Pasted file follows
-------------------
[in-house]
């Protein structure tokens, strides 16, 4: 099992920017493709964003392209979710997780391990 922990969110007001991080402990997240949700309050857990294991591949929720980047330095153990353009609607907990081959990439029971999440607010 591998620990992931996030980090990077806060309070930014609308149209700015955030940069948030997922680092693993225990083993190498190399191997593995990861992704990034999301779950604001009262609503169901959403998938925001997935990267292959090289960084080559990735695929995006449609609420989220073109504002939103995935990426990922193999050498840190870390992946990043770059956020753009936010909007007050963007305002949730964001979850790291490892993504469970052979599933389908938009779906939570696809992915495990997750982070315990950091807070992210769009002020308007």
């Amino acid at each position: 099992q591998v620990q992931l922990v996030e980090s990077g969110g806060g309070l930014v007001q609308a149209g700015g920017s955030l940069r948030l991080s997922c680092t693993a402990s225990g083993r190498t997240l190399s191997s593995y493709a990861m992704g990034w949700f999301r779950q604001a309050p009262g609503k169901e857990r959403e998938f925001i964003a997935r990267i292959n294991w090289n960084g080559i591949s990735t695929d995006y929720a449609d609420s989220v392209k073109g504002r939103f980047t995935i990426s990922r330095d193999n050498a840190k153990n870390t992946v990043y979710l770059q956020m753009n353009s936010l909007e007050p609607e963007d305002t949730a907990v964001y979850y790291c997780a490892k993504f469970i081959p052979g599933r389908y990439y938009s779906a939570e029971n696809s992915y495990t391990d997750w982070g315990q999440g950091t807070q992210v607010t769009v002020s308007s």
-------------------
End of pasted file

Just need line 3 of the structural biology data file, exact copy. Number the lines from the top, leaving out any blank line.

């Amino acid at each position: 099992q591998v620990q992931l922990v996030e980090s990077g969110g806060g309070l930014v007001q609308a149209g700015g920017s955030l940069r948030l991080s997922c680092t693993a402990s225990g083993r190498t997240l190399s191997s593995y493709a990861m992704g990034w949700f999301r779950q604001a309050p009262g609503k169901e857990r959403e998938f925001i964003a997935r990267i292959n294991w090289n960084g080559i591949s990735t695929d995006y929720a449609d609420s989220v392209k073109g504002r939103f980047t995935i990426s990922r330095d193999n050498a840190k153990n870390t992946v990043y979710l770059q956020m753009n353009s936010l909007e007050p609607e963007d305002t949730a907990v964001y979850y790291c997780a490892k993504f469970i081959p052979g599933r389908y990439y938009s779906a939570e029971n696809s992915y495990t391990d997750w982070g315990q999440g950091t807070q992210v607010t769009v002020s308007s």